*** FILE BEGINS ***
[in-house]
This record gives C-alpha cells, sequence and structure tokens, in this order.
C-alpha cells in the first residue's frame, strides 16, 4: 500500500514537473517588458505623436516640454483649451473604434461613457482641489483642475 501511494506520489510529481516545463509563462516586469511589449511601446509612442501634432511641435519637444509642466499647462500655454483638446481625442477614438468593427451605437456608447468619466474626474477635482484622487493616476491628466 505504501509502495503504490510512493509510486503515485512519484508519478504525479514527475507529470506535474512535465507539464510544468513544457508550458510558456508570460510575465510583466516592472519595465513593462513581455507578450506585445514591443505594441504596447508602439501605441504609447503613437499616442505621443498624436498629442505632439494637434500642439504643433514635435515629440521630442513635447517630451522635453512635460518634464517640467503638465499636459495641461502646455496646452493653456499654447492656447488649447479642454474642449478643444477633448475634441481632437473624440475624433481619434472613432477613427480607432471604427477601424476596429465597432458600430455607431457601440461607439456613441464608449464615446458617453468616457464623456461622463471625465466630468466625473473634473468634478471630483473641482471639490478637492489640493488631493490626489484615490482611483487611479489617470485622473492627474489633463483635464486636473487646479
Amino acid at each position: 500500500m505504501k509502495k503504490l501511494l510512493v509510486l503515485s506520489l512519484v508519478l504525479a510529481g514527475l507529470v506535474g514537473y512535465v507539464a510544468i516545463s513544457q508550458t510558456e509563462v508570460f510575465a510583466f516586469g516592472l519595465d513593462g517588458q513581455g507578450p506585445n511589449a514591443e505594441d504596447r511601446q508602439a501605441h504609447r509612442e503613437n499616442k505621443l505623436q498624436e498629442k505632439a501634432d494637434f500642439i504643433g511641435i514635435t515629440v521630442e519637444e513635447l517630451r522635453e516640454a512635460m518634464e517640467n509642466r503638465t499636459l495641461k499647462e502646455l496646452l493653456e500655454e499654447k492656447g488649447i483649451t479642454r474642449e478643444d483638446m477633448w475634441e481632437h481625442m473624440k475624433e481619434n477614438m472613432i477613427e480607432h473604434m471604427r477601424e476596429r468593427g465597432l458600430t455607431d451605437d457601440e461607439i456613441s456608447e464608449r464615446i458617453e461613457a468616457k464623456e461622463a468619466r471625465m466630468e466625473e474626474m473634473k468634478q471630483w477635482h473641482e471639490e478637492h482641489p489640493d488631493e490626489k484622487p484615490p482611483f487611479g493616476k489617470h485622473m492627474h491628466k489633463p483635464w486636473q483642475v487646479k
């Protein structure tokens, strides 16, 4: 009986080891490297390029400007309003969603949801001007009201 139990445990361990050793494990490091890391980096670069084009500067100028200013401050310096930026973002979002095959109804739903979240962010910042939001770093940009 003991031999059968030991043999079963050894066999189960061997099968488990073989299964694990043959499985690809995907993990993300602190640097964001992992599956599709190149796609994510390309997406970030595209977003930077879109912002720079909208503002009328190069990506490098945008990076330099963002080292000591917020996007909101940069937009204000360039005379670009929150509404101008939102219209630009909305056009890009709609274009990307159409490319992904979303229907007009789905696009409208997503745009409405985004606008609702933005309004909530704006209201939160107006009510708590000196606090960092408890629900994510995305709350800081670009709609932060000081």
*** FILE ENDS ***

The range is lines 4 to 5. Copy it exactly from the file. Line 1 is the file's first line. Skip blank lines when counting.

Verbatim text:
Amino acid at each position: 500500500m505504501k509502495k503504490l501511494l510512493v509510486l503515485s506520489l512519484v508519478l504525479a510529481g514527475l507529470v506535474g514537473y512535465v507539464a510544468i516545463s513544457q508550458t510558456e509563462v508570460f510575465a510583466f516586469g516592472l519595465d513593462g517588458q513581455g507578450p506585445n511589449a514591443e505594441d504596447r511601446q508602439a501605441h504609447r509612442e503613437n499616442k505621443l505623436q498624436e498629442k505632439a501634432d494637434f500642439i504643433g511641435i514635435t515629440v521630442e519637444e513635447l517630451r522635453e516640454a512635460m518634464e517640467n509642466r503638465t499636459l495641461k499647462e502646455l496646452l493653456e500655454e499654447k492656447g488649447i483649451t479642454r474642449e478643444d483638446m477633448w475634441e481632437h481625442m473624440k475624433e481619434n477614438m472613432i477613427e480607432h473604434m471604427r477601424e476596429r468593427g465597432l458600430t455607431d451605437d457601440e461607439i456613441s456608447e464608449r464615446i458617453e461613457a468616457k464623456e461622463a468619466r471625465m466630468e466625473e474626474m473634473k468634478q471630483w477635482h473641482e471639490e478637492h482641489p489640493d488631493e490626489k484622487p484615490p482611483f487611479g493616476k489617470h485622473m492627474h491628466k489633463p483635464w486636473q483642475v487646479k
């Protein structure tokens, strides 16, 4: 009986080891490297390029400007309003969603949801001007009201 139990445990361990050793494990490091890391980096670069084009500067100028200013401050310096930026973002979002095959109804739903979240962010910042939001770093940009 003991031999059968030991043999079963050894066999189960061997099968488990073989299964694990043959499985690809995907993990993300602190640097964001992992599956599709190149796609994510390309997406970030595209977003930077879109912002720079909208503002009328190069990506490098945008990076330099963002080292000591917020996007909101940069937009204000360039005379670009929150509404101008939102219209630009909305056009890009709609274009990307159409490319992904979303229907007009789905696009409208997503745009409405985004606008609702933005309004909530704006209201939160107006009510708590000196606090960092408890629900994510995305709350800081670009709609932060000081």